More than ever before, the global and transnational movements of young people for work and study have become part of everyday life. Yet there is very little research on this phenomenon in relation to how actors in transience create strategies to cope with being away from home nation (place of birth and/or citizenship) and from family. As part of the findings of a larger international study on the identities, social networks and media/communication use of transient migrants, researchers found that Christianity featured prominently during life in transience for Asian respondents. This paper thus puts forward the notion that Christianity may well function as a culture of mobility by looking at its significance to Asian “foreign talent” transient migrants in Singapore. Through face-toface interviews with fifty-seven Asian working professionals and international students, this paper found thirty that not only identified themselves as Christian, but whose social networks were also made up of Asian foreign talent transient migrant Christians. This paper thus suggests that Asian foreign talent transient migrants turn to Christianity as a way of coping with everyday life in transience. The Christian groups they join allow them to create a sense of community while being away from the home nation. This sense of community however is with other transient migrants, rather than with locals.


Asian Foreign Talent Transient Migrants, Christianity, community, Singapore

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Kritika Kultura
Department of English
School of Humanities
Ateneo de Manila University

The Philippine Commission on Higher Education (CHED) declares Kritika Kultura as a CHED-recognized journal under the Journal Challenge Category of its Journal Incentive Program.

International Board of Editors

Jan Baetens
Faculty of Arts
Katholieke Universiteit te Leuven (Belgium)

Joel David
Professor of Cultural Studies
Inha University (South Korea)

Michael Denning
Professor of American Studies and English
Department of English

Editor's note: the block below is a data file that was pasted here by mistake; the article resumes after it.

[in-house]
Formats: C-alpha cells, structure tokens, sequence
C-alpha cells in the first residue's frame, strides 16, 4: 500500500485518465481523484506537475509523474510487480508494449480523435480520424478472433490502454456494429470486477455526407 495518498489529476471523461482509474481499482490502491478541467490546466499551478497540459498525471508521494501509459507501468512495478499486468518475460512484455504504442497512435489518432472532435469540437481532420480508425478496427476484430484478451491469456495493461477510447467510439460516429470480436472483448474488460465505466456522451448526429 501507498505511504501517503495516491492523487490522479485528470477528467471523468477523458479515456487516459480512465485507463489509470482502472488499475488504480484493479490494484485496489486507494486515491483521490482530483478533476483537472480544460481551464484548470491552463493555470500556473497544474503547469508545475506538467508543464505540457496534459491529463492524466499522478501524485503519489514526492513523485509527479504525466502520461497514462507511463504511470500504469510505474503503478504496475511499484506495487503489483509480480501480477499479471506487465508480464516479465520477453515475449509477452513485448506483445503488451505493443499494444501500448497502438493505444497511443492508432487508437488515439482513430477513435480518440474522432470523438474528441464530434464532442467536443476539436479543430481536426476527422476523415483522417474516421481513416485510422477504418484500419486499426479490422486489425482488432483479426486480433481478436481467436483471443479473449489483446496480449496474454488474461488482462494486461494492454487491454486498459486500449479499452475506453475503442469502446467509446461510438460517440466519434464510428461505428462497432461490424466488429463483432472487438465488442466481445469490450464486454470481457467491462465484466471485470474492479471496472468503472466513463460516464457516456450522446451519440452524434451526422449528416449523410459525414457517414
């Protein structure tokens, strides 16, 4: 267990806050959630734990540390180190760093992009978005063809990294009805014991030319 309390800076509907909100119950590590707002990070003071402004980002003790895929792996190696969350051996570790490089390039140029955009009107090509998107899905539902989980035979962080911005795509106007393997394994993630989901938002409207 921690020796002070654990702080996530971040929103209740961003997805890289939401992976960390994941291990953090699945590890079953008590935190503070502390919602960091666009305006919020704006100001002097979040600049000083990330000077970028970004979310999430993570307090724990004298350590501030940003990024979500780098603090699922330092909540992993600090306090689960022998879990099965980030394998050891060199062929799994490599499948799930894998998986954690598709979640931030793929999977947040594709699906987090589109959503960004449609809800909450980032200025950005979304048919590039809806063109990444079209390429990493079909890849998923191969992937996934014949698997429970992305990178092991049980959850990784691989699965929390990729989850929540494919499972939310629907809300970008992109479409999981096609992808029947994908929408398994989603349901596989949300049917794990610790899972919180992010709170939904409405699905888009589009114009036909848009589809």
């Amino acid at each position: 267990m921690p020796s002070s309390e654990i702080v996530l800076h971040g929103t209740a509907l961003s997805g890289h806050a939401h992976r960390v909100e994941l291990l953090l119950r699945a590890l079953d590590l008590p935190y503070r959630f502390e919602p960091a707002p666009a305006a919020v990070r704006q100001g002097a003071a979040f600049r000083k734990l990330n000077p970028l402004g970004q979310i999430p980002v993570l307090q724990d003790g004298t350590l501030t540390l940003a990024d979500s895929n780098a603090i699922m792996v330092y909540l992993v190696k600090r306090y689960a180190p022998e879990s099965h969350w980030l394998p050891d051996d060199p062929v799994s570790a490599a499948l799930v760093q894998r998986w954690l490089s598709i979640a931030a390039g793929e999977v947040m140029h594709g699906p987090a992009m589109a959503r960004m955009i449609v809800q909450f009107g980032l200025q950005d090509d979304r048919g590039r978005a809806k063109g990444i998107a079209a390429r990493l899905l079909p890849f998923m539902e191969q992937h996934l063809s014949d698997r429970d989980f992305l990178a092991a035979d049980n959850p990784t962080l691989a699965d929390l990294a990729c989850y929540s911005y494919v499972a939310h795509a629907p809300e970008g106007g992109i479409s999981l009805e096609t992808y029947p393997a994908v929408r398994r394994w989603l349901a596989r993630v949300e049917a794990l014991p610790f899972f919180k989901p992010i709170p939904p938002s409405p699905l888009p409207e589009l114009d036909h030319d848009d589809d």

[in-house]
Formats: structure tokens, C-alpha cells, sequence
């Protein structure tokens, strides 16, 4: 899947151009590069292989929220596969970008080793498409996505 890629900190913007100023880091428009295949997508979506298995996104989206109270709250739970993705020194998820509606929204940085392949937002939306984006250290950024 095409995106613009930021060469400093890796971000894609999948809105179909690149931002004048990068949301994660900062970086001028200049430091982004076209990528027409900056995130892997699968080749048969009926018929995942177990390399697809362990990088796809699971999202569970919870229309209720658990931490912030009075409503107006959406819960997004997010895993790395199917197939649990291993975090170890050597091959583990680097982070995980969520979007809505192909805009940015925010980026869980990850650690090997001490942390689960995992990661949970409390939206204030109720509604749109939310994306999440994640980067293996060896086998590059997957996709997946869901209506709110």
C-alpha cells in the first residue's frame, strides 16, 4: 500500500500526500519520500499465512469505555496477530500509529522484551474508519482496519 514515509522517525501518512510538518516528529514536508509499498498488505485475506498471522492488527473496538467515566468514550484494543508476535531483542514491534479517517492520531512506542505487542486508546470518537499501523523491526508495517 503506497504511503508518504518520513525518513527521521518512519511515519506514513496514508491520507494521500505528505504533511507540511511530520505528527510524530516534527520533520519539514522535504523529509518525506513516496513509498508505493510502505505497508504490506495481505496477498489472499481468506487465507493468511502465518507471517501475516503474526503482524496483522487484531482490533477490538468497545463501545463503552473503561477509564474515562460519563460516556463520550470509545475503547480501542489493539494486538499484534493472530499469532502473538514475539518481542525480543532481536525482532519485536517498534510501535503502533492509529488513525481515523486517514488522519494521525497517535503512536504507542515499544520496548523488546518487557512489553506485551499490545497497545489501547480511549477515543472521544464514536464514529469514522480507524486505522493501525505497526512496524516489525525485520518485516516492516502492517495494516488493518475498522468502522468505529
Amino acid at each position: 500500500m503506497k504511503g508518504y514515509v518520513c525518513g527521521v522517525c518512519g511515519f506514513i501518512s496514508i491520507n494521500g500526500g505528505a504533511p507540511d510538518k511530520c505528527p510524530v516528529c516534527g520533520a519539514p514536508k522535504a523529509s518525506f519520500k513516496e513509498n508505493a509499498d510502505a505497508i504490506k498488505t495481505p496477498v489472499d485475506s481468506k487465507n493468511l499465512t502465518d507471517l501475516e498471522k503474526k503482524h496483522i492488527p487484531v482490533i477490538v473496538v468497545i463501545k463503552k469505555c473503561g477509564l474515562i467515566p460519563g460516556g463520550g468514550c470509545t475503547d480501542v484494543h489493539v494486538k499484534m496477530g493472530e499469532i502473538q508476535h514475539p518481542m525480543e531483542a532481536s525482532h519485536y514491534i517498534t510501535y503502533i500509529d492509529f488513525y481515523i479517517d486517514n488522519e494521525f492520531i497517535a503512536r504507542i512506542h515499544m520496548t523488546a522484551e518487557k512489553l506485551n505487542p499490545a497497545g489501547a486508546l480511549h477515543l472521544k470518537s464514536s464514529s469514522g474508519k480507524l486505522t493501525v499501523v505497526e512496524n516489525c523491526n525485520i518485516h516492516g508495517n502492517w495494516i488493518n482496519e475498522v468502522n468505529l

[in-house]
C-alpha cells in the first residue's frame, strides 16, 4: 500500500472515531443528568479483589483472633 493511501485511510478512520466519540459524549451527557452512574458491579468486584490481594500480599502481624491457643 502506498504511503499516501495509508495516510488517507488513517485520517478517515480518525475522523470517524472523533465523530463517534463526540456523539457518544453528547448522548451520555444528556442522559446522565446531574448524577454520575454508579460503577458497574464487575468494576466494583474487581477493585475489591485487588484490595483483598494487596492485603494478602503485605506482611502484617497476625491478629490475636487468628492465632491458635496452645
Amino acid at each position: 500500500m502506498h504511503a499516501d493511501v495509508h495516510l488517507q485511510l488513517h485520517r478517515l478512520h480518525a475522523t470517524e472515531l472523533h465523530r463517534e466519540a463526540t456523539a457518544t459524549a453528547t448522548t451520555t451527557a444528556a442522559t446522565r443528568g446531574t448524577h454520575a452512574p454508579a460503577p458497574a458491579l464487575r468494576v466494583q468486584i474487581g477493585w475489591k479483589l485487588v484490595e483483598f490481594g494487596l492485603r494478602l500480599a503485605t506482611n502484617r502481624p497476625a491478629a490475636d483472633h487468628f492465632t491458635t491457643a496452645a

Yale University (US)

Faculty of Cultural Sciences
Universitas Gadjah Mada (Indonesia)

Regenia Gagnier
Professor of English
University of Exeter (UK)

Leela Gandhi
John Hawkes Professor of the Humanities and English
Brown University (US)

Inderpal Grewal
Professor of Women's Gender and Sexuality Studies
Professor of South Asian Studies, Ethnicity, Race and Migration Studies
Yale University (US)

Peter Horn
Professor Emeritus and Honorary Lifetime Fellow
University of Cape Town (South Africa)
Honorary Professor and Research Associate in German Studies
University of the Witwatersrand (South Africa)

Anette Horn
Professor of German Studies
University of the Witwatersrand (South Africa)

David Lloyd
Distinguished Professor of English
University of California, Riverside (US)

Bienvenido Lumbera
National Artist for Literature
Professor Emeritus
University of the Philippines

Rajeev S. Patke
Director of the Division of Humanities
Professor of Humanities
Yale NUS College (Singapore)

Vicente L. Rafael
Giovanni and Amne Costigan Endowed Professor of History
University of Washington (US)

Vaidehi Ramanathan
Department of Linguistics
University of California, Davis (US)

Temario Rivera
Professorial Lecturer
Department of Political Science
University of the Philippines

E. San Juan, Jr.
Philippines Studies Center (US)

Neferti X.M. Tadiar
Professor of Women’s, Gender, & Sexuality Studies
Barnard College (US)
Director of the Center for the Study of Ethnicity and Race
Columbia University (US)

Antony Tatlow
Honorary Professor of Drama
Trinity College Dublin (Ireland)